The Legacy Campaign, encouraging donors to include Trinity in their estate plans, is now over $58 million towards its current goal of $60 million.  We will surely exceed that goal (which was initially $50 million).  Indeed, it is my long-term hope that we can record $100 million or more in these future estate gifts by 2015.  This is a future pipeline of enormous value to Trinity in the decades ahead.

Earlier I referred to our financial aid budget for fiscal year 2012, targeting 36% of our students on need-based aid.  While it is too early to know specifically the financial aid profiles of our nearly 7,000 applicants this year, I think we can safely anticipate a high demand for our limited resources.  As I have indicated regularly, improving the level of financial aid resources must be one of Trinity’s highest priorities.  Among a peer college list of 25 institutions, Trinity is near the bottom for the percentage of students receiving institutional aid.  Many of our peers have rates of 50% or higher.  We are losing excellent students with demonstrated need to some of those institutions with richer resources for scholarships.

I am pleased that three current Trustees, Emily Bogle ’79, Jeff Kelter ’76, and Tim Walsh ’85, have agreed to lead a focused campaign to raise $100 million more in financial aid endowments by 2015.  Approximately half of that ambition is already part of the Cornerstone Campaign goal by 2012.  When we are successful with this initiative, we hope that we can support up to 45% of each class on Trinity aid.  Achieving that outcome is essential for our excellence and our competitiveness, at the highest levels, in student recruitment.  While financial aid is a key priority, so, too, is continued attention to academic excellence.  I have several pieces of news to report in this very important area.

Dean Xiangming Chen and I have just returned from a visit to China, where I met with growing constituencies of alumni in Hong Kong and Shanghai.  Most importantly, I met with the President of Fudan University in Shanghai and came to the agreement in principle that our respective institutions would exchange faculty and students beginning in 2012.  Fudan is China’s second most prestigious university.  At present, it has educational relationships with just four distinguished American research universities: Yale, Penn, Washington University, and Georgetown.  We can now add Trinity to that impressive list.  I invited President Yang to visit Trinity in April as we continue our planning conversations.  I look forward to introducing him to the Trinity community at that time.

As another commitment to academic excellence, I am pleased to report that a donor, at present anonymous, has stepped forward to endow completely the College’s Center for Teaching and Learning (CTL), so ably headed by Professors Dina Anselmi and Gary Reger.  You may recall that the Mellon Foundation provided seed money to launch the CTL, while we made a promise to find the resources to endow it permanently.  The donor’s $1.5 million gift commitment is especially generous and a very encouraging investment in the centrality of teaching and learning to our community.  This is a very satisfying development.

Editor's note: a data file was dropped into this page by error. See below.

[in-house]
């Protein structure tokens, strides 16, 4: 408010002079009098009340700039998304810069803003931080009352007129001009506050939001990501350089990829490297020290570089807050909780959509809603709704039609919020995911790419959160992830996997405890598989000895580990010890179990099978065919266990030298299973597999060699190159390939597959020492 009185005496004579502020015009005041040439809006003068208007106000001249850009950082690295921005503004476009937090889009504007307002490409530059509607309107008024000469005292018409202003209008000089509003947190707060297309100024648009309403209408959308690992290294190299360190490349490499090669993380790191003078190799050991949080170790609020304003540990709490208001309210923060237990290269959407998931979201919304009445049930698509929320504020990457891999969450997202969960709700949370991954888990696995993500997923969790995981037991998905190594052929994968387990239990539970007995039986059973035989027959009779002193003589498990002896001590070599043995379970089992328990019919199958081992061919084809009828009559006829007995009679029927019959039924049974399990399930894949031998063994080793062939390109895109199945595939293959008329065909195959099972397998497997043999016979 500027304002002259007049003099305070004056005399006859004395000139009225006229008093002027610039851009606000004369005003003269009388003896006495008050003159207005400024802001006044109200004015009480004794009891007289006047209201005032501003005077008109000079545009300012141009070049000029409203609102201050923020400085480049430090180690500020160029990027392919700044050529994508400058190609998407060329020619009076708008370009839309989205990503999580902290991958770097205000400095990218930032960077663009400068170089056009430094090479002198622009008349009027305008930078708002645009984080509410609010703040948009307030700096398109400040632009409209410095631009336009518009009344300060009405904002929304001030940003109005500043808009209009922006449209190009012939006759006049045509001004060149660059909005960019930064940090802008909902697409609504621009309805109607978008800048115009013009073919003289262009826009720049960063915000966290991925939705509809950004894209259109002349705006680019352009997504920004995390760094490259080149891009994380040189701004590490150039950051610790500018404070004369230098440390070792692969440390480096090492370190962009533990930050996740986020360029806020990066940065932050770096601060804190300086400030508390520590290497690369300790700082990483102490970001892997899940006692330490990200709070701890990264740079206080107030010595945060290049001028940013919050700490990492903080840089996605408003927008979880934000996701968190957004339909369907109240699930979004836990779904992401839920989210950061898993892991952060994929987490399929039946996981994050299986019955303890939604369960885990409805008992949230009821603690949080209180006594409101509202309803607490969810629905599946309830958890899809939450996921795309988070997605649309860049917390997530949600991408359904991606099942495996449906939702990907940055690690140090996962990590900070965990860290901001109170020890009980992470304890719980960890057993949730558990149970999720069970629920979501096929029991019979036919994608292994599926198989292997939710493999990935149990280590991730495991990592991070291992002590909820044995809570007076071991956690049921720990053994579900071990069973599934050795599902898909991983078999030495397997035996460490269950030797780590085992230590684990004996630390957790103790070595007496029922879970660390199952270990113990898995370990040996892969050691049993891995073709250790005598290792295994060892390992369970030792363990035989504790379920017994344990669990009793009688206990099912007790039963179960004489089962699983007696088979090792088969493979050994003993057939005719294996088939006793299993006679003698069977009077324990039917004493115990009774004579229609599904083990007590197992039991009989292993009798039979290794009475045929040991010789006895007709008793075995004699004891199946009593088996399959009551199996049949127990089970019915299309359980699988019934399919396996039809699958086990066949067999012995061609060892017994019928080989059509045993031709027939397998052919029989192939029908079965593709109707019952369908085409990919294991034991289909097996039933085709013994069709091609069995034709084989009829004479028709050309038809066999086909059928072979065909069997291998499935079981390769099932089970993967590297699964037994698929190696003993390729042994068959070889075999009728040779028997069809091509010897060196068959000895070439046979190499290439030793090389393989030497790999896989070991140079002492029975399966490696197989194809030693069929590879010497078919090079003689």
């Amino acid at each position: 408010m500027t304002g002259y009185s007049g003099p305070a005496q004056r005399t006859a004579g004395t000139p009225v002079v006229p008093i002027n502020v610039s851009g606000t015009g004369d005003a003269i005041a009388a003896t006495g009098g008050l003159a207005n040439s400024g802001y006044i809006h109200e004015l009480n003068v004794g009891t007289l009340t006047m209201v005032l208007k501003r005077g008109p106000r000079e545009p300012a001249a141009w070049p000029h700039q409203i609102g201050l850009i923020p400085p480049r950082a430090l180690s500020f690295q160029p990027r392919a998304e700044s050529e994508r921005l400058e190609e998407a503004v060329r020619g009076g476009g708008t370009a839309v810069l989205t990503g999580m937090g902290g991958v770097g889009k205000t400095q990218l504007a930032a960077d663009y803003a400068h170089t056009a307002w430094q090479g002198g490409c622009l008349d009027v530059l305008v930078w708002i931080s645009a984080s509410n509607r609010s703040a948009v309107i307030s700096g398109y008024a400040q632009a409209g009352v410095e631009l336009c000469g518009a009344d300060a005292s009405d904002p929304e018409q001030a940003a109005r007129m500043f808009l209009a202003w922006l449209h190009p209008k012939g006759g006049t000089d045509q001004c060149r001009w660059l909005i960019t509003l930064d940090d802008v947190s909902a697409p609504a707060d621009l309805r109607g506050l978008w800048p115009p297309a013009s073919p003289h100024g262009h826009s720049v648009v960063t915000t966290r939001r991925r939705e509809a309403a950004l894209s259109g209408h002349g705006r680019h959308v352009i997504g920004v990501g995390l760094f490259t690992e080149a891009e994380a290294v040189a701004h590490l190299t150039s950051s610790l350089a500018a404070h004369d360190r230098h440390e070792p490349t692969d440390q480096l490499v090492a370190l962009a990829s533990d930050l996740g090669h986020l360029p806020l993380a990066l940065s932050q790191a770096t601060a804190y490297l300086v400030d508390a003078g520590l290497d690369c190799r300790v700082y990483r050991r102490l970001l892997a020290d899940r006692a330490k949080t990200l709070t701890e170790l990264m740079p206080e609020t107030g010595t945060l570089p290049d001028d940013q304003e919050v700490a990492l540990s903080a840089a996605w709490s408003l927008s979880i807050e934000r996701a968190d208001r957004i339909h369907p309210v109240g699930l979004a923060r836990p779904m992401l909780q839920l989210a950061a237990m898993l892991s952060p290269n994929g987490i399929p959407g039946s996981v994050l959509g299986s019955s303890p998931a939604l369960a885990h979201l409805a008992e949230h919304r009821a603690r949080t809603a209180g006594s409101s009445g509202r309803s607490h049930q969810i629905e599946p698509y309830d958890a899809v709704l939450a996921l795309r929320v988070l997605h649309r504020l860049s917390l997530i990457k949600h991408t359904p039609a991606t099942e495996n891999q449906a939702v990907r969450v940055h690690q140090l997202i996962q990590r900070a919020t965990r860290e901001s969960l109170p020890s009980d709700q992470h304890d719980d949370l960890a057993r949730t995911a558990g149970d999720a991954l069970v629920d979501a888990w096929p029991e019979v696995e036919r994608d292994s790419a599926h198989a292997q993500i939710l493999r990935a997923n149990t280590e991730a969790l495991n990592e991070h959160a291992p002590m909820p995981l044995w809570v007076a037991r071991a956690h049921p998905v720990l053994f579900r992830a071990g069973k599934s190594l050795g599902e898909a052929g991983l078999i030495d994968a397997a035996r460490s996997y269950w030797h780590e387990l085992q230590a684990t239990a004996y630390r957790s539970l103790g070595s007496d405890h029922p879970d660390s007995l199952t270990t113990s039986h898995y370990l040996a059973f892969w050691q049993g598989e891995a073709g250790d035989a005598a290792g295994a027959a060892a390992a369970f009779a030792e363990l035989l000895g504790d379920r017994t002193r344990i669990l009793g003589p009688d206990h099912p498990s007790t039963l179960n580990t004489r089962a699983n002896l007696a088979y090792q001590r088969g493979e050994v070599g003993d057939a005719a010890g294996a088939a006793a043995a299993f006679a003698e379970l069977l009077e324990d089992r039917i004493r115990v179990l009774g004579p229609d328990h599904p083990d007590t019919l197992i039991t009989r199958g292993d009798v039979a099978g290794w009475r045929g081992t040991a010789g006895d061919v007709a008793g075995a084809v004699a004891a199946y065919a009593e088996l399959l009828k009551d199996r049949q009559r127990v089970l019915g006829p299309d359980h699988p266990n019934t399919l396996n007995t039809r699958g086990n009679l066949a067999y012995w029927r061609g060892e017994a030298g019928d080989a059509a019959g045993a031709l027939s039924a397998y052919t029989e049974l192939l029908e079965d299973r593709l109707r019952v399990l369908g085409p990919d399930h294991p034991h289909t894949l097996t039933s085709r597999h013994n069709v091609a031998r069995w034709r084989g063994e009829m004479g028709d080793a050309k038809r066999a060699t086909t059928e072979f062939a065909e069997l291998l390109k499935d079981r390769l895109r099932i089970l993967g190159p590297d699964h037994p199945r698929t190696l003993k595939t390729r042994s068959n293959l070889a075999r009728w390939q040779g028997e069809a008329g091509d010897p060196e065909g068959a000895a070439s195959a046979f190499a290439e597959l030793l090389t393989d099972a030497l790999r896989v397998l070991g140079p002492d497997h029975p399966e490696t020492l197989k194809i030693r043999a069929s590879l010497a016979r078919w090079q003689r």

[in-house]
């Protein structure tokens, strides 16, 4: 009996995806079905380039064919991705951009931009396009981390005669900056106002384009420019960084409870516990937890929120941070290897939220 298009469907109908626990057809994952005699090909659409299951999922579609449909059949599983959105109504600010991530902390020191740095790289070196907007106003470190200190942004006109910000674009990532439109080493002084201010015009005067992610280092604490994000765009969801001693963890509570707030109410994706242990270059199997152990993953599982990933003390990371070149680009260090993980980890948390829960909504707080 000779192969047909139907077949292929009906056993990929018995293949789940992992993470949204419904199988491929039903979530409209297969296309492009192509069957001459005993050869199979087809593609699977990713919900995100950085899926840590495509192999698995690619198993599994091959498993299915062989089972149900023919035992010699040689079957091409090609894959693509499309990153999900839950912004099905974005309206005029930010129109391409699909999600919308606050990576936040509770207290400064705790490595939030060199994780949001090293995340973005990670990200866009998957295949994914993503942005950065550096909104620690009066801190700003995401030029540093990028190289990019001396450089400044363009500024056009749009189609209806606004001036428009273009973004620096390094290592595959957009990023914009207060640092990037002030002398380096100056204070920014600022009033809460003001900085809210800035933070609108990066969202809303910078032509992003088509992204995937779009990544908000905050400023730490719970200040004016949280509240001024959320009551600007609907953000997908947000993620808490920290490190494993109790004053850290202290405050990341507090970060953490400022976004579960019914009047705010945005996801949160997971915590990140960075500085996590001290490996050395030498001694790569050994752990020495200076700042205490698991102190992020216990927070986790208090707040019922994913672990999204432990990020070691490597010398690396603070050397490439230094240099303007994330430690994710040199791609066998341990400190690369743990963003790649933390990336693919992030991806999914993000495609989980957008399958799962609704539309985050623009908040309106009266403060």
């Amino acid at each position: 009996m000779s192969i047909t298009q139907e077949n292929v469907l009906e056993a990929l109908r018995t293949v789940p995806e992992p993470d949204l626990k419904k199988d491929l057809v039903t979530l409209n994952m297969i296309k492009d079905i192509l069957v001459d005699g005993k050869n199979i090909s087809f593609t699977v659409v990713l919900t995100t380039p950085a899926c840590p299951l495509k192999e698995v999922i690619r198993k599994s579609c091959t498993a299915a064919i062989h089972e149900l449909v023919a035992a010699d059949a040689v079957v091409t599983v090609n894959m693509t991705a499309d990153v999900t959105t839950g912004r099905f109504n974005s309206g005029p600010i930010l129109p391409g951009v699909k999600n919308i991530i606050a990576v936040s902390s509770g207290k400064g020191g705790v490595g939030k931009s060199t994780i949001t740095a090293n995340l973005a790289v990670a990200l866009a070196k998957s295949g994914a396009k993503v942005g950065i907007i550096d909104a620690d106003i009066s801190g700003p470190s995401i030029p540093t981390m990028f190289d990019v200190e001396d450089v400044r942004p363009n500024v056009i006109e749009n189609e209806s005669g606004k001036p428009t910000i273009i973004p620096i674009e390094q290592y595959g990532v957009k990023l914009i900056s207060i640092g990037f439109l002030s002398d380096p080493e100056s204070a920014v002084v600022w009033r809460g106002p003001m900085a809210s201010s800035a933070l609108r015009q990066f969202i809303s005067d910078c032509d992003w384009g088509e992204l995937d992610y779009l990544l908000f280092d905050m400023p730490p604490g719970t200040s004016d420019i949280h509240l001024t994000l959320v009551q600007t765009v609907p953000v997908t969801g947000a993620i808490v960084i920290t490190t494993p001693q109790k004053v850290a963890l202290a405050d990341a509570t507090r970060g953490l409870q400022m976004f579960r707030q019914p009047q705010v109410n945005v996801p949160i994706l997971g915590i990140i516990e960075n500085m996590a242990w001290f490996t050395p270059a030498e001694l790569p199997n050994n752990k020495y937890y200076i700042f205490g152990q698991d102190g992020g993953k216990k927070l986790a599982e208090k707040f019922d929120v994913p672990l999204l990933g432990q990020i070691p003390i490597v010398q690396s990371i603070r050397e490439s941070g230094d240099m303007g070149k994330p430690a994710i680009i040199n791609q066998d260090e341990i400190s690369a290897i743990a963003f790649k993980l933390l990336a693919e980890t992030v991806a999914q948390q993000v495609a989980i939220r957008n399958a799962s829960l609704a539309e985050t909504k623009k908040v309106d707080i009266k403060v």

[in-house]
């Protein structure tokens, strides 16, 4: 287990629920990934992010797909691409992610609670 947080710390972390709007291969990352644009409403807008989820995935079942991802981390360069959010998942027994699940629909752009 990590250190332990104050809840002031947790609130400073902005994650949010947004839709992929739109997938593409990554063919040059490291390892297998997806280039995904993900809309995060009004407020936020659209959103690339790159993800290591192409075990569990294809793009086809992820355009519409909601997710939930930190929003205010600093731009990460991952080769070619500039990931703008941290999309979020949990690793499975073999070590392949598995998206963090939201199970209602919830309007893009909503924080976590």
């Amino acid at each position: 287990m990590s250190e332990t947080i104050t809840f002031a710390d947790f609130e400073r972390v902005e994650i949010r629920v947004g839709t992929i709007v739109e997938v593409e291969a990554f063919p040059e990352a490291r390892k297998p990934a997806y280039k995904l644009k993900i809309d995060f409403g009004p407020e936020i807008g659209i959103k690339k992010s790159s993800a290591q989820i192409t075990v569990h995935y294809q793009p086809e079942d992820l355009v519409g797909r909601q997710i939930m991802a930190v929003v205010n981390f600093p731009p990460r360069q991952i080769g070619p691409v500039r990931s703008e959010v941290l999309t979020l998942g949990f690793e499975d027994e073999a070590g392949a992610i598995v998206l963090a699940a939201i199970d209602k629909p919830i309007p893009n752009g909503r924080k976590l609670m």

As you know, we have welcomed 24 new faculty colleagues in the past three years, and have active searches for three more in anticipation of hiring for fiscal year 2011.  Our new faculty have brought impressive credentials and new intellectual vitality to our academic community.  They have come to us at a time when other colleges and universities have been freezing searches.  I have been impressed by our new faculty and their intellectual and professional vigor, just as I have been heartened by the genuine welcome offered by our senior faculty to their new colleagues.  Further, it was pleasing to read the November article in the Chronicle of Higher Education that included Trinity College among a list of only 30 institutions saluted for being especially supportive of recent faculty hires.  We will continue to do everything in our power to create a nurturing environment to help launch new faculty for successful careers at Trinity.

I will close with two additional reports, and a brief expression about a hopeful future.

At last week’s Board meeting, Paul Mutone reported that the December 31, 2010, value of the endowment had risen to approximately $386 million in market value.  This is more than a $110 million increase from our nadir of $275 million, in March, 2009.  But it is still below our highest value of over $441 million on June 30, 2007.  While we can take some comfort in the growth I just referenced, we continue to trail all but two NESCAC peers in this category.  Even as the financial markets seem to be showing positive signs, we must continue to press hard in fundraising and stay disciplined with a prudent level of spending from our endowment.  We are not in a race we can win in surpassing NESCAC rivals in endowment values.  Our true race is against our own ambitions, for endowed chairs, in financial aid resources, and for other key areas of the College.  We need to expand our endowment to meet our aspirations for excellence in academics and for greater access for students of promise, as two primary examples.